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Nutrition  |  Dossier Food – Vice or Virtue ?

A vegetarian diet

A vegetarian diet: a feast for both your eyes and your taste buds. ©Diana Danko

Meat has fallen out of favour. At the end of 2015, the International Agency for Research on Cancer (IARC) sounded the alarm, declaring that red meat was “probably” carcinogenic.1 To protect marine ecosystems, the WWF is urging us to limit our consumption of fish, while A Plea for the Animals, written by the Buddhist monk Matthieu Ricard, has been flying off bookstore shelves.2

A paradigm shift is underway. A wind of change is inspiring today’s food choices and the trend is decidedly plant centric. Michelin-starred chefs are turning away from traditional ‘prime cuts’ and are focusing more on plant-based dishes which tap into the unexpected potential of vegetables. Celebrities such as Natalie Portman, Vanessa Paradis and Bryan Adams, who have converted to vegetarianism3, readily promote their lifestyle as well as initiatives such as Meat Free Mondays.4 Less meat – or no meat at all – is synonymous with ecology, ethics, health5 and more considered food choices.


 

Delicious and inventive everyday cuisine

Excluding meat and fish from our meals, whether it be for ethical, environmental or other reasons, does not have to mean eating plain, tasteless food. The era of steamed vegetables is long gone. Today’s vegetarian food is inventive, delicious and full of flavour. In short, finger-licking good! It plays with colours and textures and can excite the taste buds of even the most hardened meat eaters. Bookshops are bursting with cookery books devoted to the trend and, if in need of some inspiration, a quick look at Instagram is enough to glean a few ideas for an evening meal.

Shopping for the ingredients for our favourite dishes has never been so easy. Local markets offer a wide variety of fresh fruit and vegetables, while some specific items, such as amaranth, or chickpea flour, can easily be found in health food stores. Logos such as the European Vegetarian Union6 V-label, or the green dot in a green square that is very common in India, indicate that a product is vegetarian, thus making supermarket shopping easier as you can see at a glance whether a particular product contains meat.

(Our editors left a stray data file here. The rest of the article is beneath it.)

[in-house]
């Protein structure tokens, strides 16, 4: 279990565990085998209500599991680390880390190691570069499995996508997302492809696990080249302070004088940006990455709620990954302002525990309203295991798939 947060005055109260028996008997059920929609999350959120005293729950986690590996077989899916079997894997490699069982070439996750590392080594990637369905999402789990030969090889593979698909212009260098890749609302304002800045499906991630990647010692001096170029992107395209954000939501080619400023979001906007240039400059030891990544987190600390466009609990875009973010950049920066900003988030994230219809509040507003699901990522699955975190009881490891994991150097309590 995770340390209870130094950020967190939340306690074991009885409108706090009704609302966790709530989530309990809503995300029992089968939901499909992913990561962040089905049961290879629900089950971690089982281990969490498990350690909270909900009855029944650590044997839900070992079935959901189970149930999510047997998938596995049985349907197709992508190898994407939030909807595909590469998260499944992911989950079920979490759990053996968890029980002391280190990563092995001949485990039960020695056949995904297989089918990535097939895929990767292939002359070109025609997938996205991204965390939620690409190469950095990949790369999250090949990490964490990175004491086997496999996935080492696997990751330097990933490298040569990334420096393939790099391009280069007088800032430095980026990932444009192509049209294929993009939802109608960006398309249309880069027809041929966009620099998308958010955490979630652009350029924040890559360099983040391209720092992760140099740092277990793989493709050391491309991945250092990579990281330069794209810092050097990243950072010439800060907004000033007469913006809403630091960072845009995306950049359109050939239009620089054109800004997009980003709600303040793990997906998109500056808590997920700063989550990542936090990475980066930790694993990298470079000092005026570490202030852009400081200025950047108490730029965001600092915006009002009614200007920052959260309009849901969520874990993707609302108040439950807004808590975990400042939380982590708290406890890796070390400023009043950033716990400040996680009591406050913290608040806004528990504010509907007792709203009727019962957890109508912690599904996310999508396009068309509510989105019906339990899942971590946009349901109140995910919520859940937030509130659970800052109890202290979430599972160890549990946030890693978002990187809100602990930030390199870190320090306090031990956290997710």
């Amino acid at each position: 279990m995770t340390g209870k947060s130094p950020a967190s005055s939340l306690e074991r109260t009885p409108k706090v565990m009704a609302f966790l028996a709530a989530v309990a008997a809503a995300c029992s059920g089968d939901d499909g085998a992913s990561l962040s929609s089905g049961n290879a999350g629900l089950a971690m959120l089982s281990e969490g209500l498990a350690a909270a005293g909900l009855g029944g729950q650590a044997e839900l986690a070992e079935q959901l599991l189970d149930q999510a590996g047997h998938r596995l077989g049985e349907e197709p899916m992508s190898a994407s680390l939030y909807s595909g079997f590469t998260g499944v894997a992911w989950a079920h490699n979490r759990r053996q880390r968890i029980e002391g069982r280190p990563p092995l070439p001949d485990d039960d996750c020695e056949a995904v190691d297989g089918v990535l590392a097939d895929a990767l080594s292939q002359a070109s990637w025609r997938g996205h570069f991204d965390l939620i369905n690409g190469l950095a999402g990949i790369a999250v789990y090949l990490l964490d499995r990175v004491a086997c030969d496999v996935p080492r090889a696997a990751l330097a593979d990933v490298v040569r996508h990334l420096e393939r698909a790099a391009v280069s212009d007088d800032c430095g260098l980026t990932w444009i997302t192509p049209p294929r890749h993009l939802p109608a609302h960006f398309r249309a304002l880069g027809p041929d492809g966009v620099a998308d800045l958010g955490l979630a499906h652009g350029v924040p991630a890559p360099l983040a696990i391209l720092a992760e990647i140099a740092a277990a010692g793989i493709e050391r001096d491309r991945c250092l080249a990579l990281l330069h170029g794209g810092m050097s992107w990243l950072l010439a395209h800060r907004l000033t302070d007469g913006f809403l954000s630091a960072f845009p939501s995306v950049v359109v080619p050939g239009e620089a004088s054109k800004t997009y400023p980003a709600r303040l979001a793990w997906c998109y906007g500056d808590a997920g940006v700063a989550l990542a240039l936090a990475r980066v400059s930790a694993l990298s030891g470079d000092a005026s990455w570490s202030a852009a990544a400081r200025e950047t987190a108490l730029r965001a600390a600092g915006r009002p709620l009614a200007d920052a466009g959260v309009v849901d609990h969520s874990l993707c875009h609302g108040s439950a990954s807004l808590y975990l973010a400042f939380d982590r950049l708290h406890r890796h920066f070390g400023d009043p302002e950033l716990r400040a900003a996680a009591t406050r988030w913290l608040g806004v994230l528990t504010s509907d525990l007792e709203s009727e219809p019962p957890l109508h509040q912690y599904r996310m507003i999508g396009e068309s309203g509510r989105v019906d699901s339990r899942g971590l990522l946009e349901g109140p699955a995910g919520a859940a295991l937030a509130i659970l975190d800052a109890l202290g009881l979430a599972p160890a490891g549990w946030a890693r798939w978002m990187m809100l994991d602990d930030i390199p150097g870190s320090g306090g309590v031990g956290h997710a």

Good nutritional balance

Not so long ago, friends and family may well have treated a vegetarian with suspicion, commenting disapprovingly that their eating habits would make them ‘pale and anaemic’. Nowadays, we know that there are no medical grounds for advising against a vegetarian diet, provided it is managed well. Indeed, many organisations working in the field of nutrition, such as the Academy of Nutrition and Dietetics in the United States, recommend a vegetarian diet.

Whether vegetarian or omnivore, it is important to have a well-balanced diet. It is essential that the body procures all the macronutrients and micronutrients it needs through food, and in sufficient quantities. Eating a midday meal consisting solely of iceberg lettuce and cherry tomatoes is not advisable, but neither is tucking into a classic steak and chips for breakfast! Here are a few guidelines to help you get started.

Macronutrients

Favouring a varied plant-based diet of fresh produce provides all the nutrients the body needs.7 In terms of carbohydrates, there are no specific recommendations for vegetarians: As with all balanced diets8, complex carbohydrates, such as those found in brown rice, wholemeal bread and unrefined cereals, should be chosen over simple carbohydrates. Although fruit is high in simple carbohydrates, it is nonetheless recommended as a valuable source of vitamins and antioxidants.

Protein is not only found in meat, but also in eggs and dairy products, as well as in plant-based foodstuffs. Pulses are the most protein-rich plant-sourced food: 100 g of lupin beans contain 40 g of protein9, 100 g of soybeans provide 35 g10 and the same amount of lentils supplies 24 g. In comparison, a 100 g beefsteak contains 22 g of protein.